Objective: The aim of the study has been designed and implemented aiming at investigating the impact of reform program on maternal and child health indicators in developing countries.
Method: This study was done as a systematic review by searching on SID, Magiran, Pubmed, Science Direct, and Scopus during 2000-2017. The searched keywords in Farsi databases: health reforms, impact of reforms on health, consequences of health reforms, maternal and child health indicators, and their Latin equivalences on English databases. Then data were entered in summary tables and at the next step were investigated and concluded.
Result: According to inclusion and exclusion criteria, the result of search was 2837 articles refined step by step and finally 19 articles were selected and analyzed. The results of national studies showed that after executing health reform program, the rate of cesarean section decreased about 2.5-4% in the country in the first three-month period of execution of the program and total status of realization of indicators was in a desirable level. Natural childbirth promotion program (free natural childbirth franchise indicator) was 90.8%. Global experiences also show that mortality rate of newborns decreased from 11.1% to 9.1% after reform and promotion of health system in Mozambique. Also, health reforms in Pakistan for developing health of mothers and newborns showed that beneficiaries should support evidence-based interventions for the sake of health of mothers and newborns. Finally, health reform in Indonesia, Nepal, Philippines, and India showed that the rate of mortality of mothers, newborns, and stillbirth has been reduced.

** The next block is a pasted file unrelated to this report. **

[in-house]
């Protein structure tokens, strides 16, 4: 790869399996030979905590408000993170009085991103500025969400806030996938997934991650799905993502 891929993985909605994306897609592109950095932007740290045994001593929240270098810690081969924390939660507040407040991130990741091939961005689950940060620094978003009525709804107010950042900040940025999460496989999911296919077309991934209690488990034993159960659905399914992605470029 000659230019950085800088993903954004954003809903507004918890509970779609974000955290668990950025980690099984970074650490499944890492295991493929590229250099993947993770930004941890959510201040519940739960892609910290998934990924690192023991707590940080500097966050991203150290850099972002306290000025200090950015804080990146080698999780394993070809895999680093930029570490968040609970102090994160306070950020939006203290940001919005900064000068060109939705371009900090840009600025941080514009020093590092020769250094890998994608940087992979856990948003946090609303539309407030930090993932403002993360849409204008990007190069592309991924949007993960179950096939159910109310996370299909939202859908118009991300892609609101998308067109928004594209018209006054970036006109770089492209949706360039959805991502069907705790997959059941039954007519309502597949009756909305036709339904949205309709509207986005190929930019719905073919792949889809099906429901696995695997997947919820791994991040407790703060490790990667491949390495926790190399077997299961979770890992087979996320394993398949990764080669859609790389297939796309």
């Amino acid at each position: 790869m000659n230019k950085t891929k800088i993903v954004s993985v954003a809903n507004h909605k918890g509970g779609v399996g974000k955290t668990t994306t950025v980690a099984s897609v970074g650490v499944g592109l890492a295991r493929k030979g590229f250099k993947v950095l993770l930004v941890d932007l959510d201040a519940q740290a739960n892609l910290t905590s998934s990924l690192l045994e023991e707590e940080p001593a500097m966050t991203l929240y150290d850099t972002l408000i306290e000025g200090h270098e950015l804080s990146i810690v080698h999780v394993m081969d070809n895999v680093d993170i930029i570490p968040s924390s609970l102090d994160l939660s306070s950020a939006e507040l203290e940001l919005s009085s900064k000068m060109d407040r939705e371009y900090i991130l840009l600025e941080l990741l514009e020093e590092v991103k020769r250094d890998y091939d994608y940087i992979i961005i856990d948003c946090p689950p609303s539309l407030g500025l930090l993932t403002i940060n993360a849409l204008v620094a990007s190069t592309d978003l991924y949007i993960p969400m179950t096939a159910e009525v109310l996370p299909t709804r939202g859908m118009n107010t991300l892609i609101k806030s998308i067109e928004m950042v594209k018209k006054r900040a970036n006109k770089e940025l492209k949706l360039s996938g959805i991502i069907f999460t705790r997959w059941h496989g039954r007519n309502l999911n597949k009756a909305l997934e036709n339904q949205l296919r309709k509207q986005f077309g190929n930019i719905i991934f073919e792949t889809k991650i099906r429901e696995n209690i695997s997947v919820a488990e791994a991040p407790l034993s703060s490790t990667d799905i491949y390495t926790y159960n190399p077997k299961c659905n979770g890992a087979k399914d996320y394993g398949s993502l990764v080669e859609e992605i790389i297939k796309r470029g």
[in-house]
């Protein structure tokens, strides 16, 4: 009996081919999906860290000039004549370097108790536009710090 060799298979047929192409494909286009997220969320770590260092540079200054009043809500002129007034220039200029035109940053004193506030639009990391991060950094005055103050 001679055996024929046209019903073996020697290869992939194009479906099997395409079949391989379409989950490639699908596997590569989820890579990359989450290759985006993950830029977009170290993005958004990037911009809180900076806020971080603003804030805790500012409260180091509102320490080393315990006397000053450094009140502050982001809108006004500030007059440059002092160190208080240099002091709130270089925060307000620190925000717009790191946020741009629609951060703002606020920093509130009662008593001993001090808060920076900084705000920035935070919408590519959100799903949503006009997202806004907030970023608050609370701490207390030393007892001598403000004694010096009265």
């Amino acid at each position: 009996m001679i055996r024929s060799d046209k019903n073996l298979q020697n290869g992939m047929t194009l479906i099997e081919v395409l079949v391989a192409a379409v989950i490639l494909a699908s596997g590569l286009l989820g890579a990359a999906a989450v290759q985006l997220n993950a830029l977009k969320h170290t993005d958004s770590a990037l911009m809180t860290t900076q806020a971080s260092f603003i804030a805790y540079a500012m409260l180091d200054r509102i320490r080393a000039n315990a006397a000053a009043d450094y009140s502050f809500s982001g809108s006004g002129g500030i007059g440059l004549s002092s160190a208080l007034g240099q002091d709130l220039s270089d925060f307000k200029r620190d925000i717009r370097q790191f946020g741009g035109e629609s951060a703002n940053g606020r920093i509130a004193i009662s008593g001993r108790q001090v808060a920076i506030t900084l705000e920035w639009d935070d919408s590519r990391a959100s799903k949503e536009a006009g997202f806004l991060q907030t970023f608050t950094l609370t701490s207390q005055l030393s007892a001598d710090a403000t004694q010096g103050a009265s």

Conclusion: Results show that reforms have had a positive impact on maternal and child health indicators and the status of realization of indicators has reached an acceptable level through execution of reform and the main reasons for improvement in indicators are: extension of health system, increase in labour force, and more support by government for health system.Keywords: Health reforms, Maternal and child health indicators, Developing countries, Systematic review